Several options exist for individuals who wish to make a financial contribution toward general disaster relief. The American Red Cross and the Salvation Army let donors designate their funds for tsunami recovery efforts.
Those of us in the Scouting community may wish to send funds to our brothers and sisters in the Scout Association of Japan. James S. Turley, international commissioner of the BSA, addressed the donation process in an open letter to BSA Scouts and Scouters.
Here’s what he wrote:
This is an especially troubling catastrophe as the Scout Association of Japan (SAJ) has been one of our strongest partners in international Scouting activities. Our Scouting friends and their families need our help; words of encouragement as well as financial contributions to help rebuild lost lives are needed most.
The international leadership of the Scout Association of Japan has asked the BSA not to try to raise money at this time. However, our BSA members are a giving people, and many of us still wish to reach out with some sort of assistance. This defines who we are!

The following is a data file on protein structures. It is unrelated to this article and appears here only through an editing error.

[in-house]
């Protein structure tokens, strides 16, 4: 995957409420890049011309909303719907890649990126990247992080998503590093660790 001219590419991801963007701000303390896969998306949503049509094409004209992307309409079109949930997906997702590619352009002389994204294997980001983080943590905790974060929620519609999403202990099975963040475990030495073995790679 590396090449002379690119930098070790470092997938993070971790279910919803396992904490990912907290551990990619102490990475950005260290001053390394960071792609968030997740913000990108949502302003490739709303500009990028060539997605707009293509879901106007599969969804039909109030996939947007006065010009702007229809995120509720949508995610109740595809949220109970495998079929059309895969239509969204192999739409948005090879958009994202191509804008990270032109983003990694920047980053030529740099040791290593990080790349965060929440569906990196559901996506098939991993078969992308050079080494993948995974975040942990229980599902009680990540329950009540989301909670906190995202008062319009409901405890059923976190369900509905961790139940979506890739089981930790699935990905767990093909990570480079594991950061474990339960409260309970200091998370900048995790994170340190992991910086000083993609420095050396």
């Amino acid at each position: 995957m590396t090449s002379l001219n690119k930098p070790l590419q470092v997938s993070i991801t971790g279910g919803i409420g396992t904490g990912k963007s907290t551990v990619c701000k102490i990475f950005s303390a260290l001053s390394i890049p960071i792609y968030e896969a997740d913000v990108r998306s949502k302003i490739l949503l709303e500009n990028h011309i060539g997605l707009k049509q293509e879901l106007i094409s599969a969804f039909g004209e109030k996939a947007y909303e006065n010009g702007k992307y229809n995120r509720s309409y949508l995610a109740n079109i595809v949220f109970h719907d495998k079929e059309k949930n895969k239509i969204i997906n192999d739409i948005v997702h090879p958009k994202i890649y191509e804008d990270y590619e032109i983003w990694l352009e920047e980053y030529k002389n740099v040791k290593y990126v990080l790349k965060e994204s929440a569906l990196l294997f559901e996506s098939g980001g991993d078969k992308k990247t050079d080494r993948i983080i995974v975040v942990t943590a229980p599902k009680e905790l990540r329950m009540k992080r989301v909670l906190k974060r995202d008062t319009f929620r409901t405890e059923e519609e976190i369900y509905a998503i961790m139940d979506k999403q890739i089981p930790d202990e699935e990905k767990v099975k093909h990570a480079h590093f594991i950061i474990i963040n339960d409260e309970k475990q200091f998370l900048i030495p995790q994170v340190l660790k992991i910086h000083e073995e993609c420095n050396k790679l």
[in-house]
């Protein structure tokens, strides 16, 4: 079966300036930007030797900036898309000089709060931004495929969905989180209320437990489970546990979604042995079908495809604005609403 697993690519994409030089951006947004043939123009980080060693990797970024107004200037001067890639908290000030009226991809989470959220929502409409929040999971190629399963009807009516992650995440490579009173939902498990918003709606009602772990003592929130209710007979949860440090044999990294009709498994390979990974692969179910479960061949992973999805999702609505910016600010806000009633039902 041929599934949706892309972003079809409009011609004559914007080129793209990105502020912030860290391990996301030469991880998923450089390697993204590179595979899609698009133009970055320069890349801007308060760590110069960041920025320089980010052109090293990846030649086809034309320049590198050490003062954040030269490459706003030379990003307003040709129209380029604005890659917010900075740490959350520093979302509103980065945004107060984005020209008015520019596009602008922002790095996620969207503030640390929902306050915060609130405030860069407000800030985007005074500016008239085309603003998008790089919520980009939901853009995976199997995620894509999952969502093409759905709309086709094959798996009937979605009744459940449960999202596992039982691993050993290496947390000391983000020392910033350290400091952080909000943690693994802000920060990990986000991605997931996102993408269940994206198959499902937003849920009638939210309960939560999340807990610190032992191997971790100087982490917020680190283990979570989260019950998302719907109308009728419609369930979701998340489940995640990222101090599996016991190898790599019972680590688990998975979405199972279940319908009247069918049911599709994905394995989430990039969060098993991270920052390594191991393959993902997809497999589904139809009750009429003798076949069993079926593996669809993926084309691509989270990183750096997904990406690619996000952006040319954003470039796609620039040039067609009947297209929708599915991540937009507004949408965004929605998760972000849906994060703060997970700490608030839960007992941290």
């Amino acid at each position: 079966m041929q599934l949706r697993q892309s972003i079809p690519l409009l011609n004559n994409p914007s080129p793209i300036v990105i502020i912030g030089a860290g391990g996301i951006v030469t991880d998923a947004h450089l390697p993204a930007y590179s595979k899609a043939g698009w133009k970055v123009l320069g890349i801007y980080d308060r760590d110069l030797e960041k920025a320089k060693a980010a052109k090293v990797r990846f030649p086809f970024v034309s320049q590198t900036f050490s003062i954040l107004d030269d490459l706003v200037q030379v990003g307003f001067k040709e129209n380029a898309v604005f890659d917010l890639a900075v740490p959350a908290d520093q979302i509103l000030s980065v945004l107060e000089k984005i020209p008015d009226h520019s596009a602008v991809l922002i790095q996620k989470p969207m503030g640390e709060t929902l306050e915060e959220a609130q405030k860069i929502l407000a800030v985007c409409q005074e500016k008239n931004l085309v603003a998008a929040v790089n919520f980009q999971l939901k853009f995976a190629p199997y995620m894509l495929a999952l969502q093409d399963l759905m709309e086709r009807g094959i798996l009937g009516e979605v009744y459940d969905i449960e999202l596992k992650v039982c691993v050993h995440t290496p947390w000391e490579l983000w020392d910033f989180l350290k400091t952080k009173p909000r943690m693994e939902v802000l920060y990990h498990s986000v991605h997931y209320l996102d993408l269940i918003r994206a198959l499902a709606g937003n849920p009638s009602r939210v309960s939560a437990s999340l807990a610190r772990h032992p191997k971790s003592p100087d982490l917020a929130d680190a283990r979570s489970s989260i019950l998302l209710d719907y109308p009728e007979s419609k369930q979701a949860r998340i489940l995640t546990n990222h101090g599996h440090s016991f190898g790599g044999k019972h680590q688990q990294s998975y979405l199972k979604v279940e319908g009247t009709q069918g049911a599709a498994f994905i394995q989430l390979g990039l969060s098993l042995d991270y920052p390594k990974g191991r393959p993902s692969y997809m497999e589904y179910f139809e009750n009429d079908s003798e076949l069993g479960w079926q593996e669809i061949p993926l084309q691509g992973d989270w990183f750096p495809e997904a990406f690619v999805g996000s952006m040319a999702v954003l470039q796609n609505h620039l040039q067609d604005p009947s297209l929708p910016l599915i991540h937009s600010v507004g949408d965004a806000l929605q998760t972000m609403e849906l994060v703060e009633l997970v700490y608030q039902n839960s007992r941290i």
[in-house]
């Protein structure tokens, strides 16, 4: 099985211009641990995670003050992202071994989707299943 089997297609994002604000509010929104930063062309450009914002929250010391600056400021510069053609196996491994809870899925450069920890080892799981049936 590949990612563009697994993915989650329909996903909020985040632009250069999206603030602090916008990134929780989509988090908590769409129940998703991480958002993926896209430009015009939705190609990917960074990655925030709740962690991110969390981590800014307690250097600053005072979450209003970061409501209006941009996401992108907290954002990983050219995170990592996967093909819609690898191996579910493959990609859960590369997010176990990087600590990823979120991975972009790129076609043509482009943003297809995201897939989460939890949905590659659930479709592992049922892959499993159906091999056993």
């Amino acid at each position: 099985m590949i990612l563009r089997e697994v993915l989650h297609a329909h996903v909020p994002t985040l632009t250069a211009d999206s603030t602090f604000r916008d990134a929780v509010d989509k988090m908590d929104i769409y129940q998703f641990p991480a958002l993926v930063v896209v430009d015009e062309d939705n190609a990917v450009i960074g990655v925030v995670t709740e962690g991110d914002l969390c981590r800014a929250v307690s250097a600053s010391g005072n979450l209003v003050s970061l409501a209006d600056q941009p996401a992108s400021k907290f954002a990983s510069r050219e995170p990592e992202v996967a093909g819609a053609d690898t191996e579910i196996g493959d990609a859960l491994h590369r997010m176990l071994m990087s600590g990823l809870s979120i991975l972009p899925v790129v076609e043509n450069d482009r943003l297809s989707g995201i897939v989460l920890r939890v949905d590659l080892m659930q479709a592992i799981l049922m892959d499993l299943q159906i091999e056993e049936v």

To make a contribution to help rebuild lost Scout-owned facilities and lost Scouting materials (the BSA International Committee will forward this money at a later, more appropriate time), you may make a contribution to the BSA World Friendship Fund.
Yes, our friends at the SAJ have not requested assistance from the BSA. There will come a time when it is appropriate to forward money collected through the World Friendship Fund. It just seems right to Be Prepared now for the need in the future.
Scouts across the globe know that doing a Good Turn without being asked is something we all learned from our time in Scouting. It was one of Baden-Powell’s visions, and we have an opportunity now to do a Good Turn for the SAJ. I hope you’ll join us.
If you aren’t able to give a financial gift right now, words of encouragement can go a long way during tough times. Click here to send an e-mail message to the Scout Association of Japan.
In other Japan news:
I also wanted to share a brief story I came across last week as the disaster was unfolding.
On Friday, about 500 commercial airline passengers bound for Tokyo were diverted to the Yokota Air Base, a U.S. base in central Japan.
And who, along with the excellent military personnel, was there to offer assistance to these passengers? You guessed it: the Boy Scouts.